Apologies for the hiatus. Computer monitor issues got in the way of the myriad of ideas for posts that I had in the past two months. Plus, life became really, really busy. Anyway, a lot of things have happened in the Basketball Realm; and the first round is nearly over, save for one game. I thought that a lot of my ideas would be too past-tense to be posted. But alas, the more things change... My next post is still relevant. I know it's been a long time; but yall know what to do. Meet me after the random picture...
About a year ago, I wrote about the mind state that the Elite players in the Association have. They never rattle in nerve-wrecking situations; and rarely make terrible decisions when other, lesser players are panicking. Those role players look to their leader as a calming influence in the most turbulent of game circumstances. Elites provide comfort, whether through words or actions, to his teammates; allowing them to stay in their respective lanes and thrive as complementary pieces. Some, like Kobe and Jordan, lead through fear and lofty expectations. Others, like Chris Paul and Kevin Durant, befriend their teammates and gain loyalty through friendship. Whichever method he chooses, an Elite must be able to respond to his team's distress signal and diffuse all crises, one basket at a time.
Within the branch of the All-Star players in the Basketball Realm, there exists some who have the mentality to be true #1's; and those that only have the game—but not the makeup—to be true Elite players. They're better as very good #2 players, able to be very productive without having to carry a squad. On Twitter, I've made my share of comments about Dirk Nowitzki and Vince Carter. I'll get to Vinsanity later. But I'm focusing on another two-guard with all the offensive tools. Begrudgingly, this brings me to Joe Johnson...
This is sort of personal, because I had ordained Joe Johnson as an upper-echelon shooting guard. Truth is, he is the third-best at that position. The sadder truth is that the gap between the other two (Kobe & Wade) and himself is wider than the margin of victory Orlando defeated Johnson's Hawks. I used to praise that he embraced anonymity; until he began to frequently fade into said anonymity whenever Atlanta had a tough game. I liked how he let Josh Smith be the marquee player through his highflying dunks and blocks. Until his recent quotations on the sparse fan support at Phillips Arena, I had never heard him speak. It may be a result of his personality; but at some point, while his team was getting manhandled, Johnson should have spoken up. He didn't have to do it publicly, but his play on the court would have been evident that he took the defeats personally. Good luck getting that max contract now.
Joe Johnson's was best suited as the fourth option on the SSOL Suns in the middle of the previous decade. As the only player other than Nash that could create, he had a niche that made those Phoenix teams formidable. Once he took the money and moved to ATL, that spotlight seems to have gotten too bright and he hasn't had the same success as the main threat. Vince Carter can relate. Carter was brought into the Magic Kingdom to be the devastating weapon that Hedo Turkoglu couldn't be last season. Orlando's a better team, but it's not because of him. Jameer Nelson's healthy and playing superbly, allowing Vince to blend in and continue to settle for jumpers. While the Magic were dismantling the Bobcats and Hawks, Carter's subpar shooting went unnoticed. In the eight games Orlando's played, he's 8-32 in three-point field goals—and he made four of those in the closeout game against Atlanta. He's Courtney Lee with a reputation of a sublime scorer, and lives off that rep alone.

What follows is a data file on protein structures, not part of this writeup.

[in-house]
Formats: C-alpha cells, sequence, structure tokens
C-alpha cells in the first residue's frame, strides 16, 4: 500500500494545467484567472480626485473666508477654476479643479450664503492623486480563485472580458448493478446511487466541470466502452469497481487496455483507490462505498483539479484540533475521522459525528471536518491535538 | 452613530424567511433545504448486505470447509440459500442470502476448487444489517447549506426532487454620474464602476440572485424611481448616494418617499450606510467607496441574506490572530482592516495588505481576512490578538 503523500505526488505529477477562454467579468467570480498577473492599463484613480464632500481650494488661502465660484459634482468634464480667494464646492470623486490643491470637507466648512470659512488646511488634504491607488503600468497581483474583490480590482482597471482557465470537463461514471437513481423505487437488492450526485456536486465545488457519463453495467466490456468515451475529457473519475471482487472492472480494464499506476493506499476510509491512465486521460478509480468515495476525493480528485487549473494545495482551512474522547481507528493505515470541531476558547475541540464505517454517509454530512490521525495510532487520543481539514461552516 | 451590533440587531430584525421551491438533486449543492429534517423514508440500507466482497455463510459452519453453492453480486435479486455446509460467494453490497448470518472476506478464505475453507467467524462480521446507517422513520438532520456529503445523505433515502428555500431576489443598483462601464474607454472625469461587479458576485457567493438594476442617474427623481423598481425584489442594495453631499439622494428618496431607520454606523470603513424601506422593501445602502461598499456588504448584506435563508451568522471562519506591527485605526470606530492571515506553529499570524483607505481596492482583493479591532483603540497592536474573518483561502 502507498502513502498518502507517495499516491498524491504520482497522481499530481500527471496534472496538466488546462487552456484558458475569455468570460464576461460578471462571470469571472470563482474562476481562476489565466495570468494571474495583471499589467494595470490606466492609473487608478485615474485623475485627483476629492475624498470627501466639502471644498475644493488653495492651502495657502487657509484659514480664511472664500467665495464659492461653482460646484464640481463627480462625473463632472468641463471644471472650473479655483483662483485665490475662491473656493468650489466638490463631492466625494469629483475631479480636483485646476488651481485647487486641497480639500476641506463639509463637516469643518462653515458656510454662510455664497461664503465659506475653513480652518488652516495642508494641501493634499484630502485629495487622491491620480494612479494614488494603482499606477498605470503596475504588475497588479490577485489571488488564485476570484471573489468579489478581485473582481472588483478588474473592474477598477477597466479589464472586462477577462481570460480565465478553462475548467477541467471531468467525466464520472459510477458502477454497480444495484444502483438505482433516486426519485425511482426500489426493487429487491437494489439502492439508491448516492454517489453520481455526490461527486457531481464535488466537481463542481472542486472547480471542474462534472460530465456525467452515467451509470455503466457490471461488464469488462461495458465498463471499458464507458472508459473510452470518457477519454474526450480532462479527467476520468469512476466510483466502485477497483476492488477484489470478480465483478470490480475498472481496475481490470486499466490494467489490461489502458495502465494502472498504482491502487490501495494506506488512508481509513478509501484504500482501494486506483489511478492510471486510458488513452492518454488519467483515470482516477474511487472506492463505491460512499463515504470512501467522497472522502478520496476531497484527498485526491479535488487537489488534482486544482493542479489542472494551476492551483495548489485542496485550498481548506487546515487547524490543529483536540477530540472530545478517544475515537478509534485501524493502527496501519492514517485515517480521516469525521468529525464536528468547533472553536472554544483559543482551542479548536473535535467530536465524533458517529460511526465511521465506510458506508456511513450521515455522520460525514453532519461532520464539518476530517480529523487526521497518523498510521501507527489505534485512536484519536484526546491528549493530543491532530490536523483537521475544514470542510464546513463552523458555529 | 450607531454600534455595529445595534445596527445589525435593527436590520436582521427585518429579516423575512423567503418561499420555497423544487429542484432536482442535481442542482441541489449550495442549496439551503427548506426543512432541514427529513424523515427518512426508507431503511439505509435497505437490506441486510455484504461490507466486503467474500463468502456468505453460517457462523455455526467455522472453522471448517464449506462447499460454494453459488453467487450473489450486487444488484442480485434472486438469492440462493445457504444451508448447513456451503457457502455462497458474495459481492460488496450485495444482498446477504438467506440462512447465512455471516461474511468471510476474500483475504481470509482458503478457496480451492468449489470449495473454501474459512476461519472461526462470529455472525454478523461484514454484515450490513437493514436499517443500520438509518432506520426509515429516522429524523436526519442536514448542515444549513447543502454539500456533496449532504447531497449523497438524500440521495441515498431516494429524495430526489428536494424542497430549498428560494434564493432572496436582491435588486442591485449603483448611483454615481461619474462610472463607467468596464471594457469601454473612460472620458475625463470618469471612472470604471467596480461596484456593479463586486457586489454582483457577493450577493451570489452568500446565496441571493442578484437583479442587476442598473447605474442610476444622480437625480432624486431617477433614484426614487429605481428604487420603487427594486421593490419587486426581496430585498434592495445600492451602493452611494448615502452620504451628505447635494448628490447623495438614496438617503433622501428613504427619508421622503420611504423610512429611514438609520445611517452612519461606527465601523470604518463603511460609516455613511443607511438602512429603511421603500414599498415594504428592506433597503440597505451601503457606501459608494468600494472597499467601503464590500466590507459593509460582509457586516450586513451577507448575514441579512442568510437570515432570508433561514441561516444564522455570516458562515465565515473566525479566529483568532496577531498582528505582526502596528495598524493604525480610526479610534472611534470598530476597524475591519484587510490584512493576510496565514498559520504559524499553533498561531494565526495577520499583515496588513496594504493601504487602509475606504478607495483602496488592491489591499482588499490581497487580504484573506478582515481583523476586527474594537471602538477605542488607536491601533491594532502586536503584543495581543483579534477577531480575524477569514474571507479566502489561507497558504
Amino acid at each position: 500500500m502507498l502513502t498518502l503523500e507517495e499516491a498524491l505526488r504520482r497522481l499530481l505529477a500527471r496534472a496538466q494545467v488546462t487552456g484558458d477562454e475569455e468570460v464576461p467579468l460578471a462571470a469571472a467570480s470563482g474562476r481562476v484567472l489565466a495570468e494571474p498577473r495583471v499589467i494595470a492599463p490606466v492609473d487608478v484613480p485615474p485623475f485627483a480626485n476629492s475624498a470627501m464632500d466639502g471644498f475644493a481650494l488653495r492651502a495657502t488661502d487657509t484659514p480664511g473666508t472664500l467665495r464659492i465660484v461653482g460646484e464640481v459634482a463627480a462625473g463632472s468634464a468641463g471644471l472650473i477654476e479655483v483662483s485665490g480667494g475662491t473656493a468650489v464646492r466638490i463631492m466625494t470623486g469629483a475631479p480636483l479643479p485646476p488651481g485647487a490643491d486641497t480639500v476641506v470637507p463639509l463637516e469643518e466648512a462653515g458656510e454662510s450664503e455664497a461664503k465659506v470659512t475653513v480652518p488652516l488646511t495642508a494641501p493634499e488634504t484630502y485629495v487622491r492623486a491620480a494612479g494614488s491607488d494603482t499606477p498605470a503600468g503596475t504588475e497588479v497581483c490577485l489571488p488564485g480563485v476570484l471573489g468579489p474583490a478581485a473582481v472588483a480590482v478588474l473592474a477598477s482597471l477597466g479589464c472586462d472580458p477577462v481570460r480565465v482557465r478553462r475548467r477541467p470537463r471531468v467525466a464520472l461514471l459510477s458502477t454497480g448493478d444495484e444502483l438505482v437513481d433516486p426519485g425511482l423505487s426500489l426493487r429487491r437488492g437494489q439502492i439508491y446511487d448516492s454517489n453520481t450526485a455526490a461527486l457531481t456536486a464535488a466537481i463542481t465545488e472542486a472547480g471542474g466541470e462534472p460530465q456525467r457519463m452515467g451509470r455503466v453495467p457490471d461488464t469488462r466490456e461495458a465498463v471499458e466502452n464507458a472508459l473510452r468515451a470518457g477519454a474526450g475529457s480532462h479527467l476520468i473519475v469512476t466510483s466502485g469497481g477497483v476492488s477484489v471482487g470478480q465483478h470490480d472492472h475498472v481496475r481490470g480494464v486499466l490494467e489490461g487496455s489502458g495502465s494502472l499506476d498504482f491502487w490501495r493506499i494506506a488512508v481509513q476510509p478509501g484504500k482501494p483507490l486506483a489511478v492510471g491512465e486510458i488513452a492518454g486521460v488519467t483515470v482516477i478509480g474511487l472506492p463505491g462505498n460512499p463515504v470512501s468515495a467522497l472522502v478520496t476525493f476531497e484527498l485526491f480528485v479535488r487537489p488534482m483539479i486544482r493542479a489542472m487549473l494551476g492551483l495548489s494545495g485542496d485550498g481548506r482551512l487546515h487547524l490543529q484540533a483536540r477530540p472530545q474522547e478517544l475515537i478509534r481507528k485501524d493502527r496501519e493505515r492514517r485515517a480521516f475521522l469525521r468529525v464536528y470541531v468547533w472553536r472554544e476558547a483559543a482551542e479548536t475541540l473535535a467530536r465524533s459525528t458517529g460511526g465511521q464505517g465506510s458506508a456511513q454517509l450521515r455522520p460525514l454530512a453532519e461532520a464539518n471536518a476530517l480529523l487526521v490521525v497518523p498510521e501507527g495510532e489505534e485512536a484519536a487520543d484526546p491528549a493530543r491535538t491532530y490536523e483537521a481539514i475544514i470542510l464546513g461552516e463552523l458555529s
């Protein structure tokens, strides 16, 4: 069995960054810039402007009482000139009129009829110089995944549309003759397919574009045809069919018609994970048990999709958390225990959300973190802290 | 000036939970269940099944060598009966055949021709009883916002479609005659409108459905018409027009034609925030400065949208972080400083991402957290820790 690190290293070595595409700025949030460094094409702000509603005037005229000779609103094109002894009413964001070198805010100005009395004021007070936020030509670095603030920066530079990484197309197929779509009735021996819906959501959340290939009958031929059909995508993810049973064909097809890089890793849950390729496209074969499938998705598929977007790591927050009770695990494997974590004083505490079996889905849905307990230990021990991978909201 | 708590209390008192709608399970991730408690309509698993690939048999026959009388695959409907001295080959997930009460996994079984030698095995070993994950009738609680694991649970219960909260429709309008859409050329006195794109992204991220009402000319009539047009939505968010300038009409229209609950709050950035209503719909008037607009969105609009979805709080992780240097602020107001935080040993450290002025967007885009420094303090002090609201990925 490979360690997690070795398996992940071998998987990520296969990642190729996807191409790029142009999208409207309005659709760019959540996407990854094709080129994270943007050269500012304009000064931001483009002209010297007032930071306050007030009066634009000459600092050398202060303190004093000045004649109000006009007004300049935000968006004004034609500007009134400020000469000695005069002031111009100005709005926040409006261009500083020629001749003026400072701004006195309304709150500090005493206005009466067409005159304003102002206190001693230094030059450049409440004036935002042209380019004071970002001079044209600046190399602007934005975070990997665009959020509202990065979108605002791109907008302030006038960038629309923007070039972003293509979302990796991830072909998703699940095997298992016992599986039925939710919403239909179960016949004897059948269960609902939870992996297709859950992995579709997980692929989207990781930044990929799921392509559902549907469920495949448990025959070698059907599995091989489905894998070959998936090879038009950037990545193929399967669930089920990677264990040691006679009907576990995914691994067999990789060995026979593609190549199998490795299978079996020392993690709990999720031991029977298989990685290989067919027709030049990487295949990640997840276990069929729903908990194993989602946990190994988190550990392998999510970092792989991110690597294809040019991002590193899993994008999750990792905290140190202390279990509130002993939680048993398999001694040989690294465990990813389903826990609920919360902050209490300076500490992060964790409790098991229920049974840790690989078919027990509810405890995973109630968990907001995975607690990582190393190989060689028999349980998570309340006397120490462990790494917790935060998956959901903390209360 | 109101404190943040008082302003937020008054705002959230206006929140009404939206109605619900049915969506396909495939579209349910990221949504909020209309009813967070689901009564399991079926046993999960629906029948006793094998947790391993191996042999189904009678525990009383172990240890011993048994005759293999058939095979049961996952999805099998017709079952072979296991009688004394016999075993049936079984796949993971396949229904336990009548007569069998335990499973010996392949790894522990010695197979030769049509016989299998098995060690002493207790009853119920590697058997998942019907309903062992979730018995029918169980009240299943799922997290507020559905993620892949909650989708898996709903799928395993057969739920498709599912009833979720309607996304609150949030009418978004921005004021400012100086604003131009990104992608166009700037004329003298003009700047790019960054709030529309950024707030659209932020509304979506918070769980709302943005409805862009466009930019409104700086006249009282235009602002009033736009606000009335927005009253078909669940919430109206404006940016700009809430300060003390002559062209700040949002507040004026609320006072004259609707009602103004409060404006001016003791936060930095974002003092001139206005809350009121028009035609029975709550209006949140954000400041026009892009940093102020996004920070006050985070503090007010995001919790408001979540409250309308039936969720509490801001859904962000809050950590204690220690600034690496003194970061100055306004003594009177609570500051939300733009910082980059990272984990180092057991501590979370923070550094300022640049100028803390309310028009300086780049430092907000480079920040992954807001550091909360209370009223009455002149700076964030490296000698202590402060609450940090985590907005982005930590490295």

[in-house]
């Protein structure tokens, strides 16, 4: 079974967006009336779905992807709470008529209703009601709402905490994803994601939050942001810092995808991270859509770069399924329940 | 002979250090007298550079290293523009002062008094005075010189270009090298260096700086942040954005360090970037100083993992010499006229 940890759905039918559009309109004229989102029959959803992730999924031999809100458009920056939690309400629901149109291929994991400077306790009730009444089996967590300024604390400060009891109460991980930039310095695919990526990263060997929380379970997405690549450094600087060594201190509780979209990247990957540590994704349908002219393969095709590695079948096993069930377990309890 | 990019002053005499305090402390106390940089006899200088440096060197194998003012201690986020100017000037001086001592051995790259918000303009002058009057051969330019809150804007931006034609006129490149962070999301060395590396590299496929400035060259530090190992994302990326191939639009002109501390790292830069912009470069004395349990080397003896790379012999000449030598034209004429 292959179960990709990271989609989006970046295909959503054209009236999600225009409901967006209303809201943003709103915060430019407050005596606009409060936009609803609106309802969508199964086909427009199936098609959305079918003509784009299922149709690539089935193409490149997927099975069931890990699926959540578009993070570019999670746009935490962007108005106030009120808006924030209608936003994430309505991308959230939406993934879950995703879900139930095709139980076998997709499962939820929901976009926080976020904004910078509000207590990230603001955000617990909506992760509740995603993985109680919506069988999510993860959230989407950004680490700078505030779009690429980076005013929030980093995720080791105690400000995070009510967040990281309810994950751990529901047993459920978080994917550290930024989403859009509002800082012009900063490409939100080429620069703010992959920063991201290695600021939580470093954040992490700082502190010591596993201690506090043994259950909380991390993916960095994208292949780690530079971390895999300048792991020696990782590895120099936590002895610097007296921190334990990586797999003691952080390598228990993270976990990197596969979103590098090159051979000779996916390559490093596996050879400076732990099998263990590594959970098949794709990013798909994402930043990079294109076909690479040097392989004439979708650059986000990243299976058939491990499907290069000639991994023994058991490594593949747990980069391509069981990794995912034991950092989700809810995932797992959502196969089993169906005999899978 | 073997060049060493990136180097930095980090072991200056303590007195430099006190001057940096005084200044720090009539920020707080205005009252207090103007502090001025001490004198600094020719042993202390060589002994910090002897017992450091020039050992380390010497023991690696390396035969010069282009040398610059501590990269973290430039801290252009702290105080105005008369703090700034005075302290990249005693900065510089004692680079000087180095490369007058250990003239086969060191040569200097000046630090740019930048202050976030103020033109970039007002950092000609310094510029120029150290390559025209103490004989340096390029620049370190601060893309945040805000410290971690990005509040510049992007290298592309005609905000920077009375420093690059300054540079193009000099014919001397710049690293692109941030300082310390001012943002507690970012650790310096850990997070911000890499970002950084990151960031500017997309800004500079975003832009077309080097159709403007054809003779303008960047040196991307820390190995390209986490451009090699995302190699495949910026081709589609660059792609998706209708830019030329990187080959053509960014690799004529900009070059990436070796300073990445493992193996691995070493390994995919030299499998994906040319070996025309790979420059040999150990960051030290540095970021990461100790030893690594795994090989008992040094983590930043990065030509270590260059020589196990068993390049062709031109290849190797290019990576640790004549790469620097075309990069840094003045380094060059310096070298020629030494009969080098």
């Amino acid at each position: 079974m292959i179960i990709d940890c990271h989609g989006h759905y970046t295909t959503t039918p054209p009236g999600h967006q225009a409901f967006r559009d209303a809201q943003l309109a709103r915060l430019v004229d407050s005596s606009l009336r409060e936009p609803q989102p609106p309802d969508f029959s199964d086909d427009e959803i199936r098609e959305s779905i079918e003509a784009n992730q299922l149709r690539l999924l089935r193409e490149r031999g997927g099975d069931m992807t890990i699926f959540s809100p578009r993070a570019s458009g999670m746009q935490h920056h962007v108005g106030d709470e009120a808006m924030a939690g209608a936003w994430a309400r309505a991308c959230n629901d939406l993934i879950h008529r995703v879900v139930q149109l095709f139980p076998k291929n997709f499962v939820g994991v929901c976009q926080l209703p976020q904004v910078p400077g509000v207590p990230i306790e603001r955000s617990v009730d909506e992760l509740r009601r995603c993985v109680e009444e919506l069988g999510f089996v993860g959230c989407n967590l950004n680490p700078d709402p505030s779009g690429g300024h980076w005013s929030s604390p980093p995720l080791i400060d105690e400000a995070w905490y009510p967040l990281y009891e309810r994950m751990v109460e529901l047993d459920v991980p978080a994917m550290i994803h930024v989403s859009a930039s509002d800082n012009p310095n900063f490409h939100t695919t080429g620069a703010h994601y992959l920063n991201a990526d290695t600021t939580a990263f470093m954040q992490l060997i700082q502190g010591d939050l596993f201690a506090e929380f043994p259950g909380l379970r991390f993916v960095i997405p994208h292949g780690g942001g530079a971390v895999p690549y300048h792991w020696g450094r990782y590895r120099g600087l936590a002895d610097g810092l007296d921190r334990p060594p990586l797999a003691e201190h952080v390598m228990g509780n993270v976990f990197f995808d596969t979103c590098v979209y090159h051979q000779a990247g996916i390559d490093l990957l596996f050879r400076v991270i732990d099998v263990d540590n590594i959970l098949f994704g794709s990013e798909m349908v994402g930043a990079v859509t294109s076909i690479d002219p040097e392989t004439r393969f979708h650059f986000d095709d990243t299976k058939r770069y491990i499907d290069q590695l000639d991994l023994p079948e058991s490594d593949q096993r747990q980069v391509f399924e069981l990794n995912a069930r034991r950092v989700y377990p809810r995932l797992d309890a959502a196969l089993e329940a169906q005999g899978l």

Somehow, this brings me to Lebron. I believe that he is the best player on the planet. However, with his most recent game being his worst to date, it's fair to ask if he does have the mentality to carry a franchise. That's a big difference between he and Kobe. Kobe earned his Elite status through sheer determination and will to win. Lebron's godlike status was handed to him; and he has exponentially exceeded everything we had expected him to be. He's brought relevance to a city that wallows in its own futility, carried mediocre players to title contention, and has not once alienated his teammates or coach after series defeats. But, a question that was never thought of has now surfaced. Does Lebron have that Elite makeup? Yes, he's summoned his powers at his whim in the Motor City. But this is different. Now, he's expected to move mountains and reach the highest of heights, excuses and inflamed elbow tendons be damned. So what that Mo Williams isn't very good? Lebron is supposed to win anyway. This is your destiny, whether you chose it or not. Your legacy begins now, Chosen One. Good luck tonight.